The all-male Iowa Supreme Court ruled today that a dentist acted legally when he fired an assistant that he found attractive simply because he and his wife viewed the woman as a threat to their marriage. The unanimous court held that 53 year-old dentist James Knight did not discriminate against 32 year-old Melissa Nelson, his exemplary employee of 10 years, when he fired her because he viewed her as an “irresistible attraction,” even though she did not engage in flirtatious behavior or had otherwise done anything wrong.
Though Knight admitted that he feared he would pursue a relationship with Nelson, despite the fact that both were married with children, if she continued working for him, the Court ruled that Knight’s infatuation with Nelson broke no part of the Iowa Civil Rights Act and did not constitute discrimination. This after Knight’s wife found that Mr. Knight had been carrying on conversations with Nelson via text messages.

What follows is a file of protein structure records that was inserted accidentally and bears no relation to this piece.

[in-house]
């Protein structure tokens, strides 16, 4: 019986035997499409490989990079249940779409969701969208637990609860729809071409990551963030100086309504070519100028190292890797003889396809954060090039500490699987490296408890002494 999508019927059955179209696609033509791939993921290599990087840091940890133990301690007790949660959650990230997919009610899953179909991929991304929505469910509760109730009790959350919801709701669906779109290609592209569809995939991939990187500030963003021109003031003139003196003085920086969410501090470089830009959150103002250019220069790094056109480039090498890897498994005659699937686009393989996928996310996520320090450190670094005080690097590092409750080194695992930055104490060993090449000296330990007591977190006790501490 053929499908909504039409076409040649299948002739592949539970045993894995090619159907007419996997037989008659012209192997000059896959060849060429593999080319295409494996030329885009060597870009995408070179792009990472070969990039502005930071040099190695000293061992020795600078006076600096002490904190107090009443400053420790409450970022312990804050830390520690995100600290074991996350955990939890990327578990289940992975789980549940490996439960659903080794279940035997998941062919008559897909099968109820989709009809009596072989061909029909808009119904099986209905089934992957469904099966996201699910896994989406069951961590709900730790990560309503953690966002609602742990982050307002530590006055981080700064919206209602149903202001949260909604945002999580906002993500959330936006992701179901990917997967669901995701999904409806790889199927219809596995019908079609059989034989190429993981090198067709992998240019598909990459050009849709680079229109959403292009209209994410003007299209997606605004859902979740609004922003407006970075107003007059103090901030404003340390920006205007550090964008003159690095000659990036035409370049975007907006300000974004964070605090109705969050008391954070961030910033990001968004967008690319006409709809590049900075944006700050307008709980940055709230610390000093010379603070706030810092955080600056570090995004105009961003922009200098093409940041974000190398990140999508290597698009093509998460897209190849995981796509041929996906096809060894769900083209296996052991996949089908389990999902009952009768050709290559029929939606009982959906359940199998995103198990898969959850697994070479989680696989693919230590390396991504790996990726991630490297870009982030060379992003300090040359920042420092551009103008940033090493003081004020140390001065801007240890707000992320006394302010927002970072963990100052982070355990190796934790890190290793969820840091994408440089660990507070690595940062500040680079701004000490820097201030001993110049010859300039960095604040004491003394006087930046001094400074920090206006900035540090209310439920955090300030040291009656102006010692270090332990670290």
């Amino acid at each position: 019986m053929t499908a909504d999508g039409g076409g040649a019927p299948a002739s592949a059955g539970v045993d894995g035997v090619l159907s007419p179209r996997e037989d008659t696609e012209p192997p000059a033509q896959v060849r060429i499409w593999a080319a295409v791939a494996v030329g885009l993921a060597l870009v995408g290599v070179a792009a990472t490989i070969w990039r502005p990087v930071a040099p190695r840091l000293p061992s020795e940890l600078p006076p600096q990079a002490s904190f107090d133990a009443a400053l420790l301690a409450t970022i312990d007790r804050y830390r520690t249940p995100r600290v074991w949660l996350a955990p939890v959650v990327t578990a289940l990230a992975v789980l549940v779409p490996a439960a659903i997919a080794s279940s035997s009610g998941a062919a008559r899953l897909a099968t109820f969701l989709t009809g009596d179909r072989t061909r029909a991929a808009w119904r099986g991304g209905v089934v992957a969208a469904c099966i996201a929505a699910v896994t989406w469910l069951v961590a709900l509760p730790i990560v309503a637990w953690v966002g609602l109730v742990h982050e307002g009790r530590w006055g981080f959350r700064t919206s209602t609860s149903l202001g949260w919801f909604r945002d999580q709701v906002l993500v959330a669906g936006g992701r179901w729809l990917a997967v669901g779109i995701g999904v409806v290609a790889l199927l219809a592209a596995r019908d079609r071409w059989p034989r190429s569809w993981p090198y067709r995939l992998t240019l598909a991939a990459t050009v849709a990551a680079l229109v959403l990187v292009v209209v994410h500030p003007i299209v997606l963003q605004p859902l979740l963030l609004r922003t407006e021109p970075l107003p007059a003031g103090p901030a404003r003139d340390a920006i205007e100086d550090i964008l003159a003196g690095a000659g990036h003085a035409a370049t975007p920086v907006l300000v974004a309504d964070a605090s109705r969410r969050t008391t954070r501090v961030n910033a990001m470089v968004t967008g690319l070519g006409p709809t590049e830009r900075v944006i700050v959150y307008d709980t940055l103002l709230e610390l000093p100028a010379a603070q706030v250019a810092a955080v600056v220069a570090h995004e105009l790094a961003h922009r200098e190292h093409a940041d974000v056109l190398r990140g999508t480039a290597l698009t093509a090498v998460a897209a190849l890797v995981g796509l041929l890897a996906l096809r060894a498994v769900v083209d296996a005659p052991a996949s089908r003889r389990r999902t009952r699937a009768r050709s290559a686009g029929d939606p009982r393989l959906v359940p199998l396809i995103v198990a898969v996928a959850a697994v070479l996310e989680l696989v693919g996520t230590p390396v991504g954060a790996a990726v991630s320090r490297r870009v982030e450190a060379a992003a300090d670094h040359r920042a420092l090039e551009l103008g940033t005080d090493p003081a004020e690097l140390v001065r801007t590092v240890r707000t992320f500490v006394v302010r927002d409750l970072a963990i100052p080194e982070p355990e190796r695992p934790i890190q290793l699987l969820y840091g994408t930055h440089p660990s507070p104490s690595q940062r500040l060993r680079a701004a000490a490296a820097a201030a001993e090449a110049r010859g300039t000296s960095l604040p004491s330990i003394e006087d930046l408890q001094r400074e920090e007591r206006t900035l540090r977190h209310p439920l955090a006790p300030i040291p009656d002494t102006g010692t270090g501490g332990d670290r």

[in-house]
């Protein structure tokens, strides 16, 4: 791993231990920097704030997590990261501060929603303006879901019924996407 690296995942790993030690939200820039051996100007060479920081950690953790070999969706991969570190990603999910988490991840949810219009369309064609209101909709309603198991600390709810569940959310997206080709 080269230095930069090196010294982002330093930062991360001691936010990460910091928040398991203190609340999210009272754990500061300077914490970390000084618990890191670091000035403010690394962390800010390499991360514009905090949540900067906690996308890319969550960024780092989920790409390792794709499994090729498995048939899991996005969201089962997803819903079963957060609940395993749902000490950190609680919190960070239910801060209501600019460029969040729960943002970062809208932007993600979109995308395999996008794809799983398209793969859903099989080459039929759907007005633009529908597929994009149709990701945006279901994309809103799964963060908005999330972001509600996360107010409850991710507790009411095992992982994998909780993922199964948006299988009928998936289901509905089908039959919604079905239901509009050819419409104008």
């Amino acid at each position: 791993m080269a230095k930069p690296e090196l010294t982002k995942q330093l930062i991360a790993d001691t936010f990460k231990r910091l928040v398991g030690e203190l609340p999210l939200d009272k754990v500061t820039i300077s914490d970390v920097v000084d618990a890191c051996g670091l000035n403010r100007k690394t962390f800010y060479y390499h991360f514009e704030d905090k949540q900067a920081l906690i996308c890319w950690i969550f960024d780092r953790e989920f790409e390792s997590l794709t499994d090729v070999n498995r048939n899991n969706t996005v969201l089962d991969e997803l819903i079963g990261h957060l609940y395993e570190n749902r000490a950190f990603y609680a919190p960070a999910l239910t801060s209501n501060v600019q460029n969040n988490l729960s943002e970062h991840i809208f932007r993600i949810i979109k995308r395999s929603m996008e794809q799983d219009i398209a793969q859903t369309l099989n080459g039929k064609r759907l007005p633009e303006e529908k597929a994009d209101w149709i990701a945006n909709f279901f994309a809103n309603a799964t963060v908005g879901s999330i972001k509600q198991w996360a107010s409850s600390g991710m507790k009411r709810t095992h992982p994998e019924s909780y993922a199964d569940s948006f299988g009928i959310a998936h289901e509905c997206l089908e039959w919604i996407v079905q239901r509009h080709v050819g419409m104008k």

Read the opinion here.
Via the Chicago Sun-Times.
When asked about his latest win on behalf of the Museum of Fine Arts in a will contest, Jamail told Forbes:
“The jurors came back in 37 minutes. A TV reporter asked me, ‘How come they took so long?’ I said they had to unwrap their goddamn sandwiches.”
Via the ABA Journal.
Via ABA Journal.
Nolan Daniels, pictured above, posted this photo and caption to Facebook last Thursday and earned himself the designation of most shared Facebook photo ever. While Daniels lottery win was later revealed to be a hoax, 2 million people shared the photo in the hopes of cashing in on his offer.
A little primer on the law of contracts: a contract is an agreement based on valuable consideration. Consideration is a promise to do something, such as pay a sum of money, or refrain from doing something, like not breaking the terms of an agreement.
Contracts come in two flavors: bilateral and unilateral. Bilateral contracts are those which exchange a promise for a promise. Unilateral contracts are those where one party exchanges her promise for another’s performance. The lost dog poster is a classic unilateral contract. Pete puts up a poster that promises a reward for the return of his dog. Dave, with a keen eye for returning lost dogs and collecting rewards, does not need to go to Pete to accept the offer; rather he merely needs to return the dog in order to collect the reward. Pete’s promise to pay a reward for Dave’s performance of returning the lost dog.